The Animation Pimp sets the record straight with sensitive artist doofs who get upset when their films dont make a festival competition, but still make a special screening section.
Get Martha Sigall started telling stories from her long career in animation and youll spend hours laughing at the antics of the animators from the golden years of animation. Getting her to talk is no problem; just say something like did you work with so and so, and shell be off and running with stories of that person, the studios she knew him or her from and all the others that were around them at that time. And those stories are exactly what youll find in this book.
Dont expect this book to be an exposé Martha has never had a bad thing to say about anyone. This book was written by a woman who loved the work she did, and felt privileged to be working in the animation industry. She genuinely liked the people she worked with and was honored to be accepted into the boys club that early animation developed. She states in the book, What I have written is my own recollection of what happened on a day-to-day basis and she tells stories that she feels shouldnt be forgotten of the zany people who make up the animation business. She knew personally most of the extraordinarily talented men and women who comprised the small group of people who created the commercial arm of one of the most original and expressive of all the art forms.
This is a book that is really fun to read if you are in the animation biz, or if you just love this whacky community.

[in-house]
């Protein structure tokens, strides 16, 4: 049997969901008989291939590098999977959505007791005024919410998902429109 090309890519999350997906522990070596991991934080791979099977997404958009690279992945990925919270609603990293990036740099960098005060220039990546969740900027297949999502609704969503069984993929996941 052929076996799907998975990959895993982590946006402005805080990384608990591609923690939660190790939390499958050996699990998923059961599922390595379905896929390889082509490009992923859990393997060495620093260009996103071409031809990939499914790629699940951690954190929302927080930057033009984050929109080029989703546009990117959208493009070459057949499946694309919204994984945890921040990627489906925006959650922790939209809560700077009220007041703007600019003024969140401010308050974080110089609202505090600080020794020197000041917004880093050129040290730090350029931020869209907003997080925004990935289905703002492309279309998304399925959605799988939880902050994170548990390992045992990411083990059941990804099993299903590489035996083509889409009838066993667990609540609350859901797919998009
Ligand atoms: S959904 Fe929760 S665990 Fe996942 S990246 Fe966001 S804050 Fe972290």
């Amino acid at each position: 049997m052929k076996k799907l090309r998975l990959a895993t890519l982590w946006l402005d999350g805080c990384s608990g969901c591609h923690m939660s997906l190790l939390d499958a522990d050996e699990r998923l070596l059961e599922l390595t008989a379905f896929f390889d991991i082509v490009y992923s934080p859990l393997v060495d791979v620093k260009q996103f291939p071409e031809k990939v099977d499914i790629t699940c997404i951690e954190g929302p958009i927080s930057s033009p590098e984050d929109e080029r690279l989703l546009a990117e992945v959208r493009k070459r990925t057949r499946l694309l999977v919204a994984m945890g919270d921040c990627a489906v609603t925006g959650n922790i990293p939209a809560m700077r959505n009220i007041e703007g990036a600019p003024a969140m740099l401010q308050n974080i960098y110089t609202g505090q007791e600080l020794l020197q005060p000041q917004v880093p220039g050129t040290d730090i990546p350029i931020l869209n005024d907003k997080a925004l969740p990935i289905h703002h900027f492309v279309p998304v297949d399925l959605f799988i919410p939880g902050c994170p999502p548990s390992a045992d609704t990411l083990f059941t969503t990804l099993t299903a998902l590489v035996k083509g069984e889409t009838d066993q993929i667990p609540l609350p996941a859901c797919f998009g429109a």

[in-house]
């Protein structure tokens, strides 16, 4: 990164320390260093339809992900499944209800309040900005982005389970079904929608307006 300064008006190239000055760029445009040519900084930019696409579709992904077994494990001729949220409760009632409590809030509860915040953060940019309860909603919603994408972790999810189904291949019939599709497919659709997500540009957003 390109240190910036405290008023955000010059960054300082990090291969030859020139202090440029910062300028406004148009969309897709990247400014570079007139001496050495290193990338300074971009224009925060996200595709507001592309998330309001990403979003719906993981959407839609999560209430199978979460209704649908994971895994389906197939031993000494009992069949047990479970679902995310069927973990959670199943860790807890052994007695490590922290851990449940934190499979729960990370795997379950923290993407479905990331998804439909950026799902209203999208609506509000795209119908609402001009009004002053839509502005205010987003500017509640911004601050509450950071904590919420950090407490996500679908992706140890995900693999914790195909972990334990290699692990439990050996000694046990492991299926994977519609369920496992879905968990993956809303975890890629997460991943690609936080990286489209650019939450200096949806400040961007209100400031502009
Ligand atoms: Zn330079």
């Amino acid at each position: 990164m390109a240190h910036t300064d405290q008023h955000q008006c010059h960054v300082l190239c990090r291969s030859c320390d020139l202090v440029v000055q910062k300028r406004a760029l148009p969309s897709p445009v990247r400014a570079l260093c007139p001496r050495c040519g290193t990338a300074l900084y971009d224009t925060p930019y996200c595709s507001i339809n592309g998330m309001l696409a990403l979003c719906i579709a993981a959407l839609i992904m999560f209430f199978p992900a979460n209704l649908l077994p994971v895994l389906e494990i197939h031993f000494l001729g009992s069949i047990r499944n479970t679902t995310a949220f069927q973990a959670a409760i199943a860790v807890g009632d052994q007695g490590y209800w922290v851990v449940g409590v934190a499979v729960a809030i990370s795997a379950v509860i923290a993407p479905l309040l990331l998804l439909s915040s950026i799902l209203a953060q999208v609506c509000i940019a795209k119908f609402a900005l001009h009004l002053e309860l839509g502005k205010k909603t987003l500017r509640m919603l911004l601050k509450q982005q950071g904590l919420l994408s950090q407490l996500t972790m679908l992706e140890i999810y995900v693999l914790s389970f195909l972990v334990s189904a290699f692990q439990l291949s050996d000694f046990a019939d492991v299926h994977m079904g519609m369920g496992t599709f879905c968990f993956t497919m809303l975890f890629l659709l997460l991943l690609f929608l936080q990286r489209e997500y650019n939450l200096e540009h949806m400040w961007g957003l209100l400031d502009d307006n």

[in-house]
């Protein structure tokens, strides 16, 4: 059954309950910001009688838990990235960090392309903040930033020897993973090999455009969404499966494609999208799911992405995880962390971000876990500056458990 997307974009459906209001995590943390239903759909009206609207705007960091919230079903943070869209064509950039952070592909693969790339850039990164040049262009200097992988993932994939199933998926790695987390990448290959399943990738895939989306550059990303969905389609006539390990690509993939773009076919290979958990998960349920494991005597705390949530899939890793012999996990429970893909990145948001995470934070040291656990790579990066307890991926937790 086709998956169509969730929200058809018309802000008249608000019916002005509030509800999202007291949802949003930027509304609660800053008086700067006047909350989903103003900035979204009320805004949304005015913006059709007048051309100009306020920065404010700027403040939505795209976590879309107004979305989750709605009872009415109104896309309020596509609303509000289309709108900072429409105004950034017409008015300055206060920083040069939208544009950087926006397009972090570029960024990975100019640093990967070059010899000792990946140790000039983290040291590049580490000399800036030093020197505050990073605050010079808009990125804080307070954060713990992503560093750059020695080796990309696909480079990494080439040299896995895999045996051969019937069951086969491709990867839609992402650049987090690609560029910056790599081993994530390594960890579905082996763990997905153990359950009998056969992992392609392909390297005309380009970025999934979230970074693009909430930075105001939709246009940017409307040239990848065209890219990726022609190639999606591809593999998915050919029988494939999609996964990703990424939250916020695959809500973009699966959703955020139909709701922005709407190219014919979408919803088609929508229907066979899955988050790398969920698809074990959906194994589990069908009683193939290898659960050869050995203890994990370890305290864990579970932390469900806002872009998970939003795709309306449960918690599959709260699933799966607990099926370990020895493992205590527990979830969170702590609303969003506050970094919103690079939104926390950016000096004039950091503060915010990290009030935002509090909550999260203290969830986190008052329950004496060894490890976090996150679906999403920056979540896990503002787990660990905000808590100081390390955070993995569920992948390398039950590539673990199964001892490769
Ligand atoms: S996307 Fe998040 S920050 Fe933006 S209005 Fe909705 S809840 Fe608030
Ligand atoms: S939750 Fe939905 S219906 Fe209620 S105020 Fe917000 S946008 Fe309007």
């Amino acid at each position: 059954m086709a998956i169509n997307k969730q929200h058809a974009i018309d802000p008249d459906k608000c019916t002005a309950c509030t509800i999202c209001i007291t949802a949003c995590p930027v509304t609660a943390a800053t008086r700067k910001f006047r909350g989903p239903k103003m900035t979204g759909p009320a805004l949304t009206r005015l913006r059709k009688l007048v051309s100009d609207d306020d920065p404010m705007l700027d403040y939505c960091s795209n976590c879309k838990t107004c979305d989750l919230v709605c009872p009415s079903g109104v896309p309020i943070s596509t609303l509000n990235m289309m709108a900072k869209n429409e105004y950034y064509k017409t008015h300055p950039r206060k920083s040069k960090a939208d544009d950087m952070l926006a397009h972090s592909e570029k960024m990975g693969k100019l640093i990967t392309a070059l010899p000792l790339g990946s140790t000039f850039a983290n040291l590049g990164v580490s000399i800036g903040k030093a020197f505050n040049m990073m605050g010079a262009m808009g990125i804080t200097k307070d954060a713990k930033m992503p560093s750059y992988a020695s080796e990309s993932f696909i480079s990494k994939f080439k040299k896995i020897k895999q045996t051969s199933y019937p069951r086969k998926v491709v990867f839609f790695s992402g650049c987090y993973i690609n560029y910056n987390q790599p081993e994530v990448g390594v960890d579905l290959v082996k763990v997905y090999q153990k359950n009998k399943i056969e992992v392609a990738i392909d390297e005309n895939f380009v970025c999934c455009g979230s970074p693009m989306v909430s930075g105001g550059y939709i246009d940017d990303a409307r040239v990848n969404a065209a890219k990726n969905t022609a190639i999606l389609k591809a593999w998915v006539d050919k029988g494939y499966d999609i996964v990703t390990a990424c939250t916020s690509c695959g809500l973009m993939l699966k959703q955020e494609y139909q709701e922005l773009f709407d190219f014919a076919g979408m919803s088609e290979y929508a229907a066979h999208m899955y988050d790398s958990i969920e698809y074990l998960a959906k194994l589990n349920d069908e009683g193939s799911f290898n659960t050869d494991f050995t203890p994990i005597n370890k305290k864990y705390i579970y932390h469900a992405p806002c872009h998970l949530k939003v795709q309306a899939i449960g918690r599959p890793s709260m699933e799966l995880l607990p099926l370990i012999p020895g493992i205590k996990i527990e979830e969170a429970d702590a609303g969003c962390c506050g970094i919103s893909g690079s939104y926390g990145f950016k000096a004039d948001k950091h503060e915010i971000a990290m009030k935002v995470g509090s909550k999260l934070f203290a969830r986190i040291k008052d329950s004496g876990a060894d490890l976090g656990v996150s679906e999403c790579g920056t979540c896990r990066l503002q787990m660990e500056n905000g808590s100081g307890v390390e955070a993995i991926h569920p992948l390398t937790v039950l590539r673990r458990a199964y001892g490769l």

First, a word about Martha. This small effervescent woman is one of the nicest people I know. She and her husband Sol met at a Passover dinner during WWII and have one of the most happily enduring relationships ever. They both have more energy than a cheerleading team. Both are docents at the Warner Bros. Museum, which is on the main lot, and either one can tell you tales of Warner Bros. because Sol has heard so many over the years from Martha. Martha is in demand for speaking engagements and loves to talk to classes and animation groups.
Half biography and half history, Living Between the Lines: Tales from the Golden Age of Animation is arranged more or less chronologically. Martha starts with her Le Conte Junior High School days when her family moved into a house directly behind the Pacific Title and Art Studio, where Leon Schlesinger was producing Merrie Melodies and Looney Tunes for Warner Bros. (People tend to run those two together, but actually they were separate production units). There she ran errands and learned to paint cels, and got in trouble for doing it.
She later went to work for Schlesinger and her original employee card is reproduced in the book, with the date 7/13/36. She was paid the grand salary of $12.75 per week. She worked more or less continuously until 1989 when she finally retired, after 52 years in the animation business. In 2004 she was presented with the June Foray Award from ASIFA Hollywood at that years Annie Awards. When Warner Bros. produced a DVD set of 56 classic cartoons, Martha was asked to contribute to the commentaries to be included.
Most of Marthas career was in ink & paint, although she also was a cameraman during the war, and has a thorough understanding of nearly every job in the industry. No one has ever done a history of the ink & paint side of animation before that I know of, and here Martha lays out the details of how inking and painting are done and the circumstances that the I & P people had to put up with in the early days.